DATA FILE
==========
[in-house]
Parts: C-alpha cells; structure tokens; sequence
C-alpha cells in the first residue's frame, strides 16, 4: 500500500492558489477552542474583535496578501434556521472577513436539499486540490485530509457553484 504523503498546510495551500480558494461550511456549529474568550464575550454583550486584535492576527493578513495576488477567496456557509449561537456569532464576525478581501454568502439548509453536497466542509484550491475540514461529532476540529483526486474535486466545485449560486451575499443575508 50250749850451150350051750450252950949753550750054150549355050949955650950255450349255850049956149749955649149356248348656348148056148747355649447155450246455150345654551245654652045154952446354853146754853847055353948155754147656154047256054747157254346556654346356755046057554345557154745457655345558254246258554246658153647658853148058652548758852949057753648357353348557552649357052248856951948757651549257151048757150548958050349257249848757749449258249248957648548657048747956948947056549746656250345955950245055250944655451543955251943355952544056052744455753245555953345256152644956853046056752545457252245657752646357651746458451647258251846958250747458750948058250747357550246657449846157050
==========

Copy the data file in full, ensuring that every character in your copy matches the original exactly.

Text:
[in-house]
Parts: C-alpha cells; structure tokens; sequence
C-alpha cells in the first residue's frame, strides 16, 4: 500500500492558489477552542474583535496578501434556521472577513436539499486540490485530509457553484 504523503498546510495551500480558494461550511456549529474568550464575550454583550486584535492576527493578513495576488477567496456557509449561537456569532464576525478581501454568502439548509453536497466542509484550491475540514461529532476540529483526486474535486466545485449560486451575499443575508 50250749850451150350051750450252950949753550750054150549355050949955650950255450349255850049956149749955649149356248348656348148056148747355649447155450246455150345654551245654652045154952446354853146754853847055353948155754147656154047256054747157254346556654346356755046057554345557154745457655345558254246258554246658153647658853148058652548758852949057753648357353348557552649357052248856951948757651549257151048757150548958050349257249848757749449258249248957648548657048747956948947056549746656250345955950245055250944655451543955251943355952544056052744455753245555953345256152644956853046056752545457252245657752646357651746458451647258251846958250747458750948058250747357550246657449846157050